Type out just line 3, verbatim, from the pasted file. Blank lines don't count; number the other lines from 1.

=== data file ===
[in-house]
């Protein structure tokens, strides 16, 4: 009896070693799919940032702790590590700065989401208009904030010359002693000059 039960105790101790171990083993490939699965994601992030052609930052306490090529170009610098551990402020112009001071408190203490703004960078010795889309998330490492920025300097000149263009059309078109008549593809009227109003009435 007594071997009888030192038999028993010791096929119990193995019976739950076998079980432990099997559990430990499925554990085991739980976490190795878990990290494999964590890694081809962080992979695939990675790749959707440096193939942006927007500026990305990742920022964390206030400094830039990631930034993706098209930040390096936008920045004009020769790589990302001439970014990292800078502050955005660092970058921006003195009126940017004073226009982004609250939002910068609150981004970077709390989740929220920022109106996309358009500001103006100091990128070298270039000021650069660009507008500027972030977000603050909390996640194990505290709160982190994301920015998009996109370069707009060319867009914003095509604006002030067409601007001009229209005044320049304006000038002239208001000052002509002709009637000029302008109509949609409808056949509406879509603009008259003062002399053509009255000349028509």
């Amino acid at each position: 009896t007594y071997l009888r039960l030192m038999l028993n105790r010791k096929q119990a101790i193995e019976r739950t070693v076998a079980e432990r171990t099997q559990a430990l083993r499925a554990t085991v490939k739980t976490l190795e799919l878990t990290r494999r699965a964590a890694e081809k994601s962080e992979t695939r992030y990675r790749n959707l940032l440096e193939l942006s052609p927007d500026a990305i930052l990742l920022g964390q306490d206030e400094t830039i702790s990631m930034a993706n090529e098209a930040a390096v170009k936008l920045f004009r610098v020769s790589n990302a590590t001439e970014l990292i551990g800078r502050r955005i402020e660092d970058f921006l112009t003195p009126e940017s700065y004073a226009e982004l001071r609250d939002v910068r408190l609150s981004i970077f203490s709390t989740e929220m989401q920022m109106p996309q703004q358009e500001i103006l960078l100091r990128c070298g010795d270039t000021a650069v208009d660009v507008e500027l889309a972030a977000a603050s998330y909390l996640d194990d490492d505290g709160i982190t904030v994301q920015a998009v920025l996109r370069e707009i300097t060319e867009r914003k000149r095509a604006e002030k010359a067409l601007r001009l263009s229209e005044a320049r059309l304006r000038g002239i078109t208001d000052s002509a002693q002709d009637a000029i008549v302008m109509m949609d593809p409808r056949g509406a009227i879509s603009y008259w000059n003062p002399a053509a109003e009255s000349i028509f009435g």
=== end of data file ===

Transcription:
């Amino acid at each position: 009896t007594y071997l009888r039960l030192m038999l028993n105790r010791k096929q119990a101790i193995e019976r739950t070693v076998a079980e432990r171990t099997q559990a430990l083993r499925a554990t085991v490939k739980t976490l190795e799919l878990t990290r494999r699965a964590a890694e081809k994601s962080e992979t695939r992030y990675r790749n959707l940032l440096e193939l942006s052609p927007d500026a990305i930052l990742l920022g964390q306490d206030e400094t830039i702790s990631m930034a993706n090529e098209a930040a390096v170009k936008l920045f004009r610098v020769s790589n990302a590590t001439e970014l990292i551990g800078r502050r955005i402020e660092d970058f921006l112009t003195p009126e940017s700065y004073a226009e982004l001071r609250d939002v910068r408190l609150s981004i970077f203490s709390t989740e929220m989401q920022m109106p996309q703004q358009e500001i103006l960078l100091r990128c070298g010795d270039t000021a650069v208009d660009v507008e500027l889309a972030a977000a603050s998330y909390l996640d194990d490492d505290g709160i982190t904030v994301q920015a998009v920025l996109r370069e707009i300097t060319e867009r914003k000149r095509a604006e002030k010359a067409l601007r001009l263009s229209e005044a320049r059309l304006r000038g002239i078109t208001d000052s002509a002693q002709d009637a000029i008549v302008m109509m949609d593809p409808r056949g509406a009227i879509s603009y008259w000059n003062p002399a053509a109003e009255s000349i028509f009435g």